Another teaching issue is that C++ features are so intertwined that it is hard to present C++ in a linear fashion, from simple to more complex. Many C++ authors do not even try. They say that these efforts "offend the intelligence of the reader." As a result, they might mention in Chapter 3 a concept that is explained only in Chapter 8, leaving the reader intimidated and frustrated.

My approach to teaching C++ is different. I introduce topics cyclically, first as a general overview and then again at a greater depth, with bells and whistles, and nowhere will your understanding depend on material in later chapters.

I developed my approach through years of teaching working software professionals. At Boston University Metropolitan College, most of my students hold professional jobs and come to classes in the evening in search of professional growth. I also taught numerous professional development seminars and on-site training courses. I developed great empathy for the students and their struggle with language concepts and programming techniques, and I translated this experience into a well-thought-out sequence of topics, examples, counterexamples, and recommendations. I think that my approach to teaching C++ is fairly unique, and you will benefit from it.

Who This Book Is For

This book is written for professionals who are looking for a no-nonsense presentation of practical details combined with a deep understanding of C++ subtleties.

This book is written for you if you are looking for practical details of new technologies with a thorough discussion of their use.

It is written for you if you have experience in other languages and are moving to C++. If you are an experienced C++ programmer, you will find this book useful and sometimes an eye-opener. If this is your first programming book (and this is perfectly all right if it is), you will be well rewarded for the effort spent on reading it.

How This Book Is Organized

I decided not to follow other authors who give you a detailed tour of their books, explaining what is covered and where. Unfamiliar terms, concepts and techniques will not make much sense to you now and will probably be quite boring. This is why I put the summary of the book into its final chapter, Chapter 19, "What We Have Learned," and you can read it if you are interested. It makes more sense there.

Instead, let me tell you what parts of the book might be of interest to you, depending on your background and experience.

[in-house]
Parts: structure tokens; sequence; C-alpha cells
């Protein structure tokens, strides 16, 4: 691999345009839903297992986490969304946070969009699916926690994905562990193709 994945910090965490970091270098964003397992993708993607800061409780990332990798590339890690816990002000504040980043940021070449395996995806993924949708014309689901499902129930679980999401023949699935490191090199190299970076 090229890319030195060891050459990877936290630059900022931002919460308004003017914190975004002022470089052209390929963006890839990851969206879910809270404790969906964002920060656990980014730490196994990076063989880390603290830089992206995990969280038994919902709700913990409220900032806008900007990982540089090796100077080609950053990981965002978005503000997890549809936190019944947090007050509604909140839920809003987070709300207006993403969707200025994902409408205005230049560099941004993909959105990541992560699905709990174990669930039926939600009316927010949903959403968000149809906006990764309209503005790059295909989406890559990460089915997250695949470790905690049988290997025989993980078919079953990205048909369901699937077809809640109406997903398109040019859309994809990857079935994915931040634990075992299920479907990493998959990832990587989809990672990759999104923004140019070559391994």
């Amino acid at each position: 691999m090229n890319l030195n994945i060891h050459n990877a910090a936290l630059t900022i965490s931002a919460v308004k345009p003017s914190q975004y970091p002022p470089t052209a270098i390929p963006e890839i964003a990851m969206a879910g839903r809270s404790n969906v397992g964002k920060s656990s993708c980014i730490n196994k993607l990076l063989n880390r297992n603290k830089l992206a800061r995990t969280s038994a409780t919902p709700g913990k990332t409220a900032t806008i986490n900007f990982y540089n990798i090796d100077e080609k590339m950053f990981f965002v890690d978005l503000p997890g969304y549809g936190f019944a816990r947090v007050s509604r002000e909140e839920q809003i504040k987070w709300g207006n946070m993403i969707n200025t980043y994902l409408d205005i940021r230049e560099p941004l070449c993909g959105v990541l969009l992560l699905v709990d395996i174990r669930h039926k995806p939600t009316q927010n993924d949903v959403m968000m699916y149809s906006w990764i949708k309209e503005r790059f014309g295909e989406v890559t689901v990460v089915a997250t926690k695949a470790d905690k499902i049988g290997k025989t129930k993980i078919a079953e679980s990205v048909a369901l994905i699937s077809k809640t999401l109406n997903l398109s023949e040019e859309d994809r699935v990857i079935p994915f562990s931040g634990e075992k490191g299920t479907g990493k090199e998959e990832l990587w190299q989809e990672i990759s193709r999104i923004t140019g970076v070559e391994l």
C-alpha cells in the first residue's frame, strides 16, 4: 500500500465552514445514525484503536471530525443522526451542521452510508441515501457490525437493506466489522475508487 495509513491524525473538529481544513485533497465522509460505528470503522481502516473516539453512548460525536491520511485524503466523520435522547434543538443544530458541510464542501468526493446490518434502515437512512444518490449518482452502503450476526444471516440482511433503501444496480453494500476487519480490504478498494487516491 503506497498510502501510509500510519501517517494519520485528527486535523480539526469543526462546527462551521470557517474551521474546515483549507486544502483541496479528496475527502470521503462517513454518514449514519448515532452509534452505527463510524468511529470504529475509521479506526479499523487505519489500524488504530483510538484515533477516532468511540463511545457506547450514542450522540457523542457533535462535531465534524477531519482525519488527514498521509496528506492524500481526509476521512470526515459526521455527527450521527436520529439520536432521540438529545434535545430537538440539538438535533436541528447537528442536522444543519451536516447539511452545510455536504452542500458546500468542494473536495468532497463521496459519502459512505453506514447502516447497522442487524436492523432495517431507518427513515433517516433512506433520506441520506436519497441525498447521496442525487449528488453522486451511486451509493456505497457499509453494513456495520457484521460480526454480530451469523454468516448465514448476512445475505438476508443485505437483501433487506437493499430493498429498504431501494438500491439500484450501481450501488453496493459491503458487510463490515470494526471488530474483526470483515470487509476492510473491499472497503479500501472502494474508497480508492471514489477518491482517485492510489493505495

• If you are experienced in C++, Parts 3 and 4 will be most useful to you with their coverage of C++ power and programming pitfalls. If, in your initial study of C++, you were rushed to objects without building your muscle in procedural programming, memory management, and creating maintainable code, a review of Parts 1 and 2 will also be helpful (and interesting).
  • If you are an experienced C programmer who wants to move on to C++, Parts 2, 3, and 4 are written for you. If you briefly review Part 1, you might find the discussion of C from the software engineering and maintenance perspective interesting.
  • If you a programmer with experience in high-level languages other than C, C++, or Java, you should probably start with Part 1.
  • If you are looking for an introduction to programming, you should skip Chapter 1, "Object-Oriented Approach: What's So Good About It?": It will be too abstract for you at this stage. Study the other chapters of Part 1 first, then go back to Chapter 1, and then continue with Parts 2, 3, and 4.

Accessing the Source Code

It is important to practice when you learn a language. Studying C++ without practicing it is as effective as taking a driver education course without driving: You'll learn a lot of useful things about driving, but you will not be able to drive. I strongly recommend that you experiment with the programs discussed in this book. The source code for all the listings can be found at the following site:



This book was thoroughly reviewed, carefully edited, and meticulously proofread. Still, some errors might remain.

In my drive to produce a unique book, I might have made statements that are groundless, unjustified, or plain erroneous. Or, they could be controversial and you might want to debate them.

Please do not hesitate to contact me at the following e-mail address:


For each typo or error that is pointed out to me or for each valid point regarding a discussion in the book, I promise to mention the names of the first two people who do so in the next edition of this book.


Submit Errata